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The Age of the Image: Redefining Literacy in a World of Screens
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The Age of the Image: Redefining Literacy in a World of Screens

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3.27  ·  Rating Details  ·  26 Ratings  ·  7 Reviews
An urgent, erudite, and practical book that redefines literacy to embrace how we think and communicate now

We live in a world that is awash in visual storytelling. The recent technological revolutions in video recording, editing, and distribution are more akin to the development of movable type than any other such revolution in the last five hundred years. And yet we are no
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Paperback, 288 pages
Published April 8th 2014 by Farrar, Straus and Giroux (first published April 16th 2013)
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Chris
Jan 30, 2016 Chris added it
The first half of this book was disappointing. The author uses numerous examples throughout history to prove that images are a powerful as the written word and, therfore, need to be included in the idea of "literacy". There's interesting bits of science and biology and "mirror" neurons that show the viewed "film" can create companion feelings in the viewer.
I found it disappointing because most of this I was already aware of. It's all, blah, blah, blah, cave paintings, blahblahblah, people exper
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Jessica Plante
Jul 02, 2014 Jessica Plante rated it it was ok
Not terribly impressed. It's an important concept and he makes a lot of good points... but I'm not convinced that we need to formally teach literacy of the image to the same extent that we teach how to digest written texts since so much of visual media is intuitive. How to make videos and dissect their presentation is certainly important in our day and age, but I think he goes too far-- the written word is timeless and will certainly not be replaced by visual media.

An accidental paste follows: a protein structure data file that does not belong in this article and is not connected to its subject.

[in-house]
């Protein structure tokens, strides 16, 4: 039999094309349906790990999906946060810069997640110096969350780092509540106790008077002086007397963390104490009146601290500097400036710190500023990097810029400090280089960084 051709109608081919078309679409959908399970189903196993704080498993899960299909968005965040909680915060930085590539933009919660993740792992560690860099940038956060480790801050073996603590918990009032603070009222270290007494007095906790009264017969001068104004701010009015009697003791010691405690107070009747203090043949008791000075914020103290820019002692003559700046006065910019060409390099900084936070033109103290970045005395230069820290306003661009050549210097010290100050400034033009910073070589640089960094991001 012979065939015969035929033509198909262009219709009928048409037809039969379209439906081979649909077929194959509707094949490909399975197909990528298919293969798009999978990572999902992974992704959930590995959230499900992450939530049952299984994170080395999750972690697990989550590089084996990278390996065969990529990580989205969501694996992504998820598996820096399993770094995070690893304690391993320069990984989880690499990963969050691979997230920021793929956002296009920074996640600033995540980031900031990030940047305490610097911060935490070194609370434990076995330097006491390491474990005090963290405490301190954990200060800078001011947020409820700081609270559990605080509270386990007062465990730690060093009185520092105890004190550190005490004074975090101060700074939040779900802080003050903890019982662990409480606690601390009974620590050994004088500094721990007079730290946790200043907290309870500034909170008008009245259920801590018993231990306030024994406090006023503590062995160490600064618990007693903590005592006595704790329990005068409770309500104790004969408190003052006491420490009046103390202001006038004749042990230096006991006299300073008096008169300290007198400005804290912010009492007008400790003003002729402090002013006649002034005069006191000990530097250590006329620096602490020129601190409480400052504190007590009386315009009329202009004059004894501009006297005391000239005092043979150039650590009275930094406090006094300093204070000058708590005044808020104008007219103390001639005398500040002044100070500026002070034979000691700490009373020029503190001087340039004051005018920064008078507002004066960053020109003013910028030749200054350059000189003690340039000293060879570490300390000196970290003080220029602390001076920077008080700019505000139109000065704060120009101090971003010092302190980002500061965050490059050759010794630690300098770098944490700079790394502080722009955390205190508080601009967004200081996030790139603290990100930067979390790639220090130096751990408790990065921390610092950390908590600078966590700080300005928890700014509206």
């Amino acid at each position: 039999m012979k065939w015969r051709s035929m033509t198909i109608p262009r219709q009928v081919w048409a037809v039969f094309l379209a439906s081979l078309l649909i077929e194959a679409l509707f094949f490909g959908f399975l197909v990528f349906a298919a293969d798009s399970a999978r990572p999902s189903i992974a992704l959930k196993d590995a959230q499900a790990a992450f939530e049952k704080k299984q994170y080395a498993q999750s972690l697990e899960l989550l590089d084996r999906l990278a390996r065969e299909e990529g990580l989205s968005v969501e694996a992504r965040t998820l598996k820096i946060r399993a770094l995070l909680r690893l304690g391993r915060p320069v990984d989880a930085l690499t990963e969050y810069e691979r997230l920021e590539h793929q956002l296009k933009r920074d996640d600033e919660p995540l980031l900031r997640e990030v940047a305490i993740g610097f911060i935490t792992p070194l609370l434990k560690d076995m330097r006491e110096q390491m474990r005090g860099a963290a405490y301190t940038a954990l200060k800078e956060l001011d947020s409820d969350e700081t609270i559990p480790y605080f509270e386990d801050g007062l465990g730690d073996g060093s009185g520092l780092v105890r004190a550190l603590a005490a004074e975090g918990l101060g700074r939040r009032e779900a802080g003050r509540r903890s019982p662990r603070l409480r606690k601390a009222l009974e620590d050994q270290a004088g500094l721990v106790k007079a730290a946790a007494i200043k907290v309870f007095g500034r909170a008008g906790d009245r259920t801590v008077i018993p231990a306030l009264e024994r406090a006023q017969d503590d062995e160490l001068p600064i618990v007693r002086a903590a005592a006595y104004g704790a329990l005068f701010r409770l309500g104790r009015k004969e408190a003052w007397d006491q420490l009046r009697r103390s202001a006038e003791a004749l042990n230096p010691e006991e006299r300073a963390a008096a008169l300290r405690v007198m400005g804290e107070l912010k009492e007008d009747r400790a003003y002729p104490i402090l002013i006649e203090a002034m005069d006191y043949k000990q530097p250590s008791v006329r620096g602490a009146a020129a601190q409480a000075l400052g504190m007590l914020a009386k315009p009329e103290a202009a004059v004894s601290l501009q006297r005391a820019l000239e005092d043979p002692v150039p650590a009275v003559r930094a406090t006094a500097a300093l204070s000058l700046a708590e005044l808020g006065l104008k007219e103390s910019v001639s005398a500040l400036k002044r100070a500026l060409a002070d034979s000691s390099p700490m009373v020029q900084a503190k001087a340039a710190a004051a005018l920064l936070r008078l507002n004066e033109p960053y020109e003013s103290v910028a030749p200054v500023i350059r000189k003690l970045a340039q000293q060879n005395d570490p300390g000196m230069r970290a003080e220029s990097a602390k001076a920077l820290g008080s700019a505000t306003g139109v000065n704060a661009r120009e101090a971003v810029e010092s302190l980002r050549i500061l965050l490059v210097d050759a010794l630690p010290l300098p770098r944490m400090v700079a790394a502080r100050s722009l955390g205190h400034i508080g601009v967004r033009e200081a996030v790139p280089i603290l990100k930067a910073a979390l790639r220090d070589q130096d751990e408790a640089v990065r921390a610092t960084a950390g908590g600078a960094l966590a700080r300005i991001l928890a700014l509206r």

Roderick Mcgillis
Dec 03, 2014 Roderick Mcgillis rated it liked it
Maybe a star too many. The argument is: literacy in the twenty-first century crucially involves visual literacy. This is not surprising to hear. We get a brief overview of technology's impact on social and political change. What is less convincing is the suggestion that the means to visual expression are democratic in that everyone has access to the mans of visual communication. Nevertheless, Apkon is right to emphasis the importance of teaching visual literacy. And his book offers a very brief, ...more
Daniel Carson
Jan 11, 2015 Daniel Carson rated it liked it
The main focus of the book is an urgent one, but by 2/3 of the way through the book, one gets the impression that he ran out of things to say after the first third.
Carina
Amazing book talking about how our society has adopted visual works into our own literacy. Has great examples, talks about some of the biology and psychology behind it. Highly recommended.
Anna Dickson
Decent read

I could have done without the instructional chapter on making films, however the argument that visuals are changing our world and we need to teach visual literacy is on point.
Sam Baber
May 04, 2015 Sam Baber rated it really liked it
for anyone who desires a crash course in how we read or misread visuals in film and other media, this is a great text
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Stephen Apkon is the Founder and Executive Director of The Jacob Burns Film Center, a non-profit film and education organization located in Pleasantville, N.Y. The JBFC presents a wide array of documentary, independent, and foreign film programs in a three theater state-of-the-art film complex, and has developed educational programs focused on 21st century literacy. Under Steve’s leadership, the J ...more
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